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5 Tips For Successfully Managing a Remote Meeting

Thanks to the seismic shift in the modern work environment caused by the pandemic in 2020, remote meetings are a fact of life for many office workers across the U.S. Companies that previously relied on in-person office meetings found themselves using online tools to achieve the same goals.

Now, even with the vaccine rollout planned and offices having the opportunity to reopen, hundreds of companies have opted to maintain a remote workforce full-time making online meetings an essential part of conducting business. However, even with modern technology, to successfully conduct a remote meeting requires some additional work on the leader’s part. If you’re going to be hosting remote meetings in the future, here are a few best practices to consider.

1. Stack Your Meeting Tools

A meeting isn’t just one person talking into a camera to their attentive employees. A successful meeting consists of three components, whether it’s remote or not: connection, collaboration, and feedback.

A successful meeting consists of three components, whether it’s remote or not: connection, collaboration, and feedback.

Connection is the easiest of the three. If everyone’s “in the room” — cameras on, microphones unmuted — then you’ve established a connection. Collaboration is more difficult, but there are plenty of tools to enable it. If you’re working together on a team doc for next month, everyone should be able to access it simultaneously. Big software applications like Google Drive and Microsoft Teams make this easy by allowing multiple users to simultaneously update and add to any file.

Feedback is easy within smaller groups, but if you’re hosting a meeting or conference with hundreds of people, it becomes more challenging. Some meeting apps allow for viewers to submit questions that appear in a different window for the presenter, allowing feedback to be addressed one at a time. In instances where this is not an option, using a collaboration tool like Dropbox to solicit comments on individual components of a deliverable should suffice.

2. Share the Agenda in Advance

A simple step, but one that is often overlooked. Sharing the agenda ahead of a meeting both sets the tone and direction of the meeting.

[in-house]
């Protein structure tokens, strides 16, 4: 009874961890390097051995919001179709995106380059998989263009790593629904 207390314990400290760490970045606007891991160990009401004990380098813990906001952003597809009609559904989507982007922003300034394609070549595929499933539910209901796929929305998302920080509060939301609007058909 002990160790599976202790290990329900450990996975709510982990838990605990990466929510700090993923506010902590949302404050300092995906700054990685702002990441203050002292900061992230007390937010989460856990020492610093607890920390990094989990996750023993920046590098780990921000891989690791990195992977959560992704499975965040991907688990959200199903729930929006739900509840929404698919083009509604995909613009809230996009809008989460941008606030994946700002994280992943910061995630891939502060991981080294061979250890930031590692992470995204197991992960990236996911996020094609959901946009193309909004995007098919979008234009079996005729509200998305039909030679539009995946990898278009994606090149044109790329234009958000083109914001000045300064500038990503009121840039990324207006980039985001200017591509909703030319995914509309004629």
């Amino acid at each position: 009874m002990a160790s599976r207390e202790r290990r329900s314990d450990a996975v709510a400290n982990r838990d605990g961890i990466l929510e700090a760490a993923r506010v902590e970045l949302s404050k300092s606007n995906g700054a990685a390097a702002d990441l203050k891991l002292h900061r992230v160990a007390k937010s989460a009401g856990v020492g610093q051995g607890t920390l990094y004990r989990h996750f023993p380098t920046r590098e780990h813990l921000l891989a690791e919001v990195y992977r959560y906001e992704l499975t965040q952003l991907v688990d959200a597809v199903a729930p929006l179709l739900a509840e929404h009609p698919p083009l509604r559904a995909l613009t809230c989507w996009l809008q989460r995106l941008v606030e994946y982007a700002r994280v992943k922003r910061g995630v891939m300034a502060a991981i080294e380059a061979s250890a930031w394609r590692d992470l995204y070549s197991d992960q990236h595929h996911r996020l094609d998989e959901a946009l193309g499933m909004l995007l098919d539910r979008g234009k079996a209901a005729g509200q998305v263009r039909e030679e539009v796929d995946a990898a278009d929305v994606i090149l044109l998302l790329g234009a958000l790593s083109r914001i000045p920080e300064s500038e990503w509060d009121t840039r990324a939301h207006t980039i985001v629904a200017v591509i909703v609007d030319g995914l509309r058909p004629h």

To accomplish this, write up an outline ahead of time with the key topics for discussion, any relevant questions to touch off on, and what you want to accomplish. Through the meeting, do your best not to stray from that outline, only deviating if something more pertinent comes up.

3. Ask Questions

To keep people engaged, you need to keep them involved in the content you’re discussing. Asking questions is a great way to do that. To avoid people talking over each other, reach out to individual members of the meeting and ask for their contributions. Stick to open-ended questions like:

  • Are you happy with the way we’re doing this?
  • Is there anything you’d like to change?
  • What’s your favorite part?
  • What would make you happier with putting your name on this project?

Getting honest and enthusiastic feedback about your projects can be like pulling teeth, but asking open questions is a good place to start.

4. Send a Follow-up

After a big meeting, send out a summary to the participants that sums up key points as well as next steps. This will help to reinforce the importance of the meeting, and it’ll be a useful resource to look back on. Take note of:

  • Important points that were made
  • Changes that will result from the meeting
  • Each person’s role in implementing those changes
  • Follow-up tasks that still need to be done
  • Questions that came up during the meeting and still need to be answered

One of the benefits of remote meetings is that they can often be recorded and revisited later.
If you can record the meeting and store it somewhere central, and you have the consent of all parties involved, that’s great! If you can transcribe it (there are lots of good transcription tools out there), even better! Anything that allows people to consult the meeting afterward will be helpful in warding off miscommunications.

5. Keep Experimenting

Most importantly, remain flexible. As you continue with remote communication, meetings, and sales calls, you’ll learn what works and what doesn’t. The important thing is to stick to the core values of your brand and what your company does, and the rest will sort itself out.

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